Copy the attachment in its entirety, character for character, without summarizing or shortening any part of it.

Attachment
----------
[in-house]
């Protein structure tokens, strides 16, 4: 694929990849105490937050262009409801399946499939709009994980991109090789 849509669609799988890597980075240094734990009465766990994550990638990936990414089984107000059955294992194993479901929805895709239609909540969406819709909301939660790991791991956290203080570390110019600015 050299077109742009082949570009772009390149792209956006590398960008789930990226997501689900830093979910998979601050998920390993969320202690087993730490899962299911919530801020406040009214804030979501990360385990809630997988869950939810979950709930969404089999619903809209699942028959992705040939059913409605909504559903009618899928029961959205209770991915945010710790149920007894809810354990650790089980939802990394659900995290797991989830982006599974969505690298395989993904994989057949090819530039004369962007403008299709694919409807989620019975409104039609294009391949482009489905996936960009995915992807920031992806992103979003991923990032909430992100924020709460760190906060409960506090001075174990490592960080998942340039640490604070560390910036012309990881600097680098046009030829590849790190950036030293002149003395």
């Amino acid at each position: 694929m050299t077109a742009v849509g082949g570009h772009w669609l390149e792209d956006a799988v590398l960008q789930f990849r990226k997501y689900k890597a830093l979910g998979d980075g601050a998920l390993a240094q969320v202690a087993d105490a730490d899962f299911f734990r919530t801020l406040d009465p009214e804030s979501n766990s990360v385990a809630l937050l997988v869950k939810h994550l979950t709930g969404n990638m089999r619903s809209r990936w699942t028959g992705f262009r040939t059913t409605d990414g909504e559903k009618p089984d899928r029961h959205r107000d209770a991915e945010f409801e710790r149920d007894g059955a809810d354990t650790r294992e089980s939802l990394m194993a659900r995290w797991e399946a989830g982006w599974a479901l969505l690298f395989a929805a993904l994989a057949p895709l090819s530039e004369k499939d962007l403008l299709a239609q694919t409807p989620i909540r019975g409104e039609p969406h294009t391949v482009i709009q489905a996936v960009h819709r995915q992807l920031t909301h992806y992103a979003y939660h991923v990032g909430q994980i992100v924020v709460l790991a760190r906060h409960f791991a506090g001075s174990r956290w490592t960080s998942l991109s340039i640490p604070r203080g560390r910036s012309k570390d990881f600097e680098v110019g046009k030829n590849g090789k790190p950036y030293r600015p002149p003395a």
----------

[in-house]
């Protein structure tokens, strides 16, 4: 694929990849105490937050262009409801399946499939709009994980991109090789 849509669609799988890597980075240094734990009465766990994550990638990936990414089984107000059955294992194993479901929805895709239609909540969406819709909301939660790991791991956290203080570390110019600015 050299077109742009082949570009772009390149792209956006590398960008789930990226997501689900830093979910998979601050998920390993969320202690087993730490899962299911919530801020406040009214804030979501990360385990809630997988869950939810979950709930969404089999619903809209699942028959992705040939059913409605909504559903009618899928029961959205209770991915945010710790149920007894809810354990650790089980939802990394659900995290797991989830982006599974969505690298395989993904994989057949090819530039004369962007403008299709694919409807989620019975409104039609294009391949482009489905996936960009995915992807920031992806992103979003991923990032909430992100924020709460760190906060409960506090001075174990490592960080998942340039640490604070560390910036012309990881600097680098046009030829590849790190950036030293002149003395």
């Amino acid at each position: 694929m050299t077109a742009v849509g082949g570009h772009w669609l390149e792209d956006a799988v590398l960008q789930f990849r990226k997501y689900k890597a830093l979910g998979d980075g601050a998920l390993a240094q969320v202690a087993d105490a730490d899962f299911f734990r919530t801020l406040d009465p009214e804030s979501n766990s990360v385990a809630l937050l997988v869950k939810h994550l979950t709930g969404n990638m089999r619903s809209r990936w699942t028959g992705f262009r040939t059913t409605d990414g909504e559903k009618p089984d899928r029961h959205r107000d209770a991915e945010f409801e710790r149920d007894g059955a809810d354990t650790r294992e089980s939802l990394m194993a659900r995290w797991e399946a989830g982006w599974a479901l969505l690298f395989a929805a993904l994989a057949p895709l090819s530039e004369k499939d962007l403008l299709a239609q694919t409807p989620i909540r019975g409104e039609p969406h294009t391949v482009i709009q489905a996936v960009h819709r995915q992807l920031t909301h992806y992103a979003y939660h991923v990032g909430q994980i992100v924020v709460l790991a760190r906060h409960f791991a506090g001075s174990r956290w490592t960080s998942l991109s340039i640490p604070r203080g560390r910036s012309k570390d990881f600097e680098v110019g046009k030829n590849g090789k790190p950036y030293r600015p002149p003395a």